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J Vis Exp. 2015 May 6;(99):e52588. doi: 10.3791/52588.

Imaging Ca2+ dynamics in cone photoreceptor axon terminals of the mouse retina.

Author information

1
Institute for Ophthalmic Research, University of Tübingen; Graduate School of Cellular & Molecular Neuroscience, University of Tübingen.
2
Institute for Ophthalmic Research, University of Tübingen; Bernstein Centre for Computational Neuroscience, University of Tübingen.
3
Institute for Ophthalmic Research, University of Tübingen; Graduate School of Cellular & Molecular Neuroscience, University of Tübingen; Bernstein Centre for Computational Neuroscience, University of Tübingen.
4
Molecular Genetics Laboratory, University of Tübingen; Centre for Ophthalmology, University of Tübingen.
5
Institute for Ophthalmic Research, University of Tübingen; Graduate School of Cellular & Molecular Neuroscience, University of Tübingen; Bernstein Centre for Computational Neuroscience, University of Tübingen; thomas.euler@cin.uni-tuebingen.de.
6
Institute for Ophthalmic Research, University of Tübingen; francois.paquet-durand@klinikum.uni-tuebingen.de.

Abstract

Retinal cone photoreceptors (cones) serve daylight vision and are the basis of color discrimination. They are subject to degeneration, often leading to blindness in many retinal diseases. Calcium (Ca(2+)), a key second messenger in photoreceptor signaling and metabolism, has been proposed to be indirectly linked with photoreceptor degeneration in various animal models. Systematically studying these aspects of cone physiology and pathophysiology has been hampered by the difficulties of electrically recording from these small cells, in particular in the mouse where the retina is dominated by rod photoreceptors. To circumvent this issue, we established a two-photon Ca(2+) imaging protocol using a transgenic mouse line that expresses the genetically encoded Ca(2+) biosensor TN-XL exclusively in cones and can be crossbred with mouse models for photoreceptor degeneration. The protocol described here involves preparing vertical sections ("slices") of retinas from mice and optical imaging of light stimulus-evoked changes in cone Ca(2+) level. The protocol also allows "in-slice measurement" of absolute Ca(2+) concentrations; as the recordings can be followed by calibration. This protocol enables studies into functional cone properties and is expected to contribute to the understanding of cone Ca(2+) signaling as well as the potential involvement of Ca(2+) in photoreceptor death and retinal degeneration.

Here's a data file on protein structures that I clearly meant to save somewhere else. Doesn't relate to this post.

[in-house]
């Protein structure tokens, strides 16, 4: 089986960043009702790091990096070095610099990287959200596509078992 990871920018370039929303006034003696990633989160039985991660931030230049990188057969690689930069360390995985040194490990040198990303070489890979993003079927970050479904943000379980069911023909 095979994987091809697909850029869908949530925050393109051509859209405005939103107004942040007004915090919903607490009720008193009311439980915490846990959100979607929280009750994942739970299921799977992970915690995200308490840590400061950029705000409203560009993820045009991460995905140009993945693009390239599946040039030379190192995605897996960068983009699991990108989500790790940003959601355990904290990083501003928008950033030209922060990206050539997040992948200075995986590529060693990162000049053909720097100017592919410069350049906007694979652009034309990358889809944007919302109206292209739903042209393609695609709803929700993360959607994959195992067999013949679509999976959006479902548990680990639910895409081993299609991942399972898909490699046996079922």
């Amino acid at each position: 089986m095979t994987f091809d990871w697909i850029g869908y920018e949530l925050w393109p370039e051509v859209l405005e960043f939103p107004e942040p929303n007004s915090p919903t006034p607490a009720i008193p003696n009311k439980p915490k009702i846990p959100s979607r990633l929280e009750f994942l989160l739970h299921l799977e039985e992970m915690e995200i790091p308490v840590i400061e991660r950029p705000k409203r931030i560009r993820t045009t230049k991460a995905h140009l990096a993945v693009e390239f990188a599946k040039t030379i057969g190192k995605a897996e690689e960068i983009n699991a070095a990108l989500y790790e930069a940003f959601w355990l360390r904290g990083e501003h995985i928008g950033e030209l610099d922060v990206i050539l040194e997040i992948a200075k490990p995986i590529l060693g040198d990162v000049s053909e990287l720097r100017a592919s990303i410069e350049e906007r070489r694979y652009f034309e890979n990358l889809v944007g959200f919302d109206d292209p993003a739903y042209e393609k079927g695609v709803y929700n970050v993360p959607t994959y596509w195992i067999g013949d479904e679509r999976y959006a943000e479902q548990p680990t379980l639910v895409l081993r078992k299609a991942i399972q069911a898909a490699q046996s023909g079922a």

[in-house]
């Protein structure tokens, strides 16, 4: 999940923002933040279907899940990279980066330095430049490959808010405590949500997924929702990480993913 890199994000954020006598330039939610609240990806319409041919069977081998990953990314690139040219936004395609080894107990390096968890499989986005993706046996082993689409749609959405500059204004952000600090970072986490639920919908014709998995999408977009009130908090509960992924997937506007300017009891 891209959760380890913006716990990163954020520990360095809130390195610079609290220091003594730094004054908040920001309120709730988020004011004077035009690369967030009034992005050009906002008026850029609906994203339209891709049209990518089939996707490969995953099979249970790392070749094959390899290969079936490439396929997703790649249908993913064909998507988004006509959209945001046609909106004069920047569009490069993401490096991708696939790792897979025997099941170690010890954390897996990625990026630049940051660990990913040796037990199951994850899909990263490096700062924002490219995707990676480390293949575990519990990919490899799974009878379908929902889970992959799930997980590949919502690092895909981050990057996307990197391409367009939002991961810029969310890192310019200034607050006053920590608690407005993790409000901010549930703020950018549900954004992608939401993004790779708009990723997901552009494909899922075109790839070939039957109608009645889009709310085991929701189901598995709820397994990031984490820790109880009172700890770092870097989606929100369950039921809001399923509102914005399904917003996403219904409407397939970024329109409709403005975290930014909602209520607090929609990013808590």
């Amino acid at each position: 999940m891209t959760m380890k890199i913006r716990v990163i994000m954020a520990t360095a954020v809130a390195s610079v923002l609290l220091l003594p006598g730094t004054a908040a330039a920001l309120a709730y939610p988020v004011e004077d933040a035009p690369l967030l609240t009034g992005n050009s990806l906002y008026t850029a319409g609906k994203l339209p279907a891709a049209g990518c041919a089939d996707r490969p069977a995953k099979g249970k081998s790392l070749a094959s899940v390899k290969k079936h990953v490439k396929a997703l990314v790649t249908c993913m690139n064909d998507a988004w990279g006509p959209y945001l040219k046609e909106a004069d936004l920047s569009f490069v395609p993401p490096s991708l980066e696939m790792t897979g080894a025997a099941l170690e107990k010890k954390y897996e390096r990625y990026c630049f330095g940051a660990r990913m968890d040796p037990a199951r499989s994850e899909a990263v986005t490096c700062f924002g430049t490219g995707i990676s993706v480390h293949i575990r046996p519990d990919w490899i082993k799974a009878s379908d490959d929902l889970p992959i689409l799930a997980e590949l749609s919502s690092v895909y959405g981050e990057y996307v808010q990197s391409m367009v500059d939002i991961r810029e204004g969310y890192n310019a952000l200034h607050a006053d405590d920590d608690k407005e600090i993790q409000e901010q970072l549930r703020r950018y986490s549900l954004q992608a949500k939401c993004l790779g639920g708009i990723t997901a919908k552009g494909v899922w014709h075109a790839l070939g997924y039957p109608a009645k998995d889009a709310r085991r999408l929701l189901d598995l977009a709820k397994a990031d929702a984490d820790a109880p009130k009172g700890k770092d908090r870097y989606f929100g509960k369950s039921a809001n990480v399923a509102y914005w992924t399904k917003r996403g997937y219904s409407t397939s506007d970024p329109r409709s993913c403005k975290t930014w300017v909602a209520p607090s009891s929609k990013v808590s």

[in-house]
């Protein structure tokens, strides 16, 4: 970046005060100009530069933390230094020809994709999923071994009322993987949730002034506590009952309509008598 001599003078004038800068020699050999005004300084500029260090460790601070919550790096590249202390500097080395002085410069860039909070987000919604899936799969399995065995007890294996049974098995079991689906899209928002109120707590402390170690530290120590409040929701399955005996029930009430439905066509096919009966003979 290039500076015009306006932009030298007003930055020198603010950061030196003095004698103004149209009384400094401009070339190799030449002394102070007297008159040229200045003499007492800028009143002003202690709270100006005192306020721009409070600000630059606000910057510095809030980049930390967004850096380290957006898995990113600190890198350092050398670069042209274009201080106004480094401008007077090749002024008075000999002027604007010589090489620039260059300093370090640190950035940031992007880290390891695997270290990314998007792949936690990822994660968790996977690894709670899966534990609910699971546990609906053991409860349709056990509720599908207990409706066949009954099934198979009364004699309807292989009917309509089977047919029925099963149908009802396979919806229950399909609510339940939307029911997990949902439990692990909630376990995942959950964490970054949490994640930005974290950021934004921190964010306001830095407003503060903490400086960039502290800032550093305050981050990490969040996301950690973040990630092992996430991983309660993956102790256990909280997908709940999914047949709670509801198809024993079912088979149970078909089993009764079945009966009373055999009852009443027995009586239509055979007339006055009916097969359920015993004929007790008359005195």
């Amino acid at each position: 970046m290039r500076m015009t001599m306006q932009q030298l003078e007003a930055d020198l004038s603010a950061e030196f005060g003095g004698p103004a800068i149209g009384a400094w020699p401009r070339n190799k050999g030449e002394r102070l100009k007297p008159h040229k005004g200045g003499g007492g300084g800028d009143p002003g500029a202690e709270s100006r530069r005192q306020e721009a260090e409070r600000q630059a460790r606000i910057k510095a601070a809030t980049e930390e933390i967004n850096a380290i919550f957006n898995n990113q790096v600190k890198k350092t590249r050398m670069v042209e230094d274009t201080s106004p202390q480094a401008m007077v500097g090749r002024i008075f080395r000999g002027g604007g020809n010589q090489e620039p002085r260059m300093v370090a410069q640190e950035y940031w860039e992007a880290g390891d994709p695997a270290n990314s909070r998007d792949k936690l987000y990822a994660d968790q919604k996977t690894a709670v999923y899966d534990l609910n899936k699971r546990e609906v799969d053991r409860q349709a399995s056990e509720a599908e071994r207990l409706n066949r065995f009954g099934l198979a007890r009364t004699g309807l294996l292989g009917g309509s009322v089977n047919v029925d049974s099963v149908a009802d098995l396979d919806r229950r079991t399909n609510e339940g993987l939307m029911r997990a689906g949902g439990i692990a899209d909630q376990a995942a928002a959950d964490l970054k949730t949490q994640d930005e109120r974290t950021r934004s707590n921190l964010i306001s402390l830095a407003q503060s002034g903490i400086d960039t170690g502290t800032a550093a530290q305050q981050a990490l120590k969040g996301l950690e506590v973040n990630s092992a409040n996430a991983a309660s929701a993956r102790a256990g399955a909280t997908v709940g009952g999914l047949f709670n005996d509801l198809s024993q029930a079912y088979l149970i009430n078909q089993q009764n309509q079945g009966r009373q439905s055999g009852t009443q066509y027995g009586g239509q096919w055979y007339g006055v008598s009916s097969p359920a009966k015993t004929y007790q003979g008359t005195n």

PMID:
25993489
PMCID:
PMC4542458
DOI:
10.3791/52588
[Indexed for MEDLINE]
Free PMC Article

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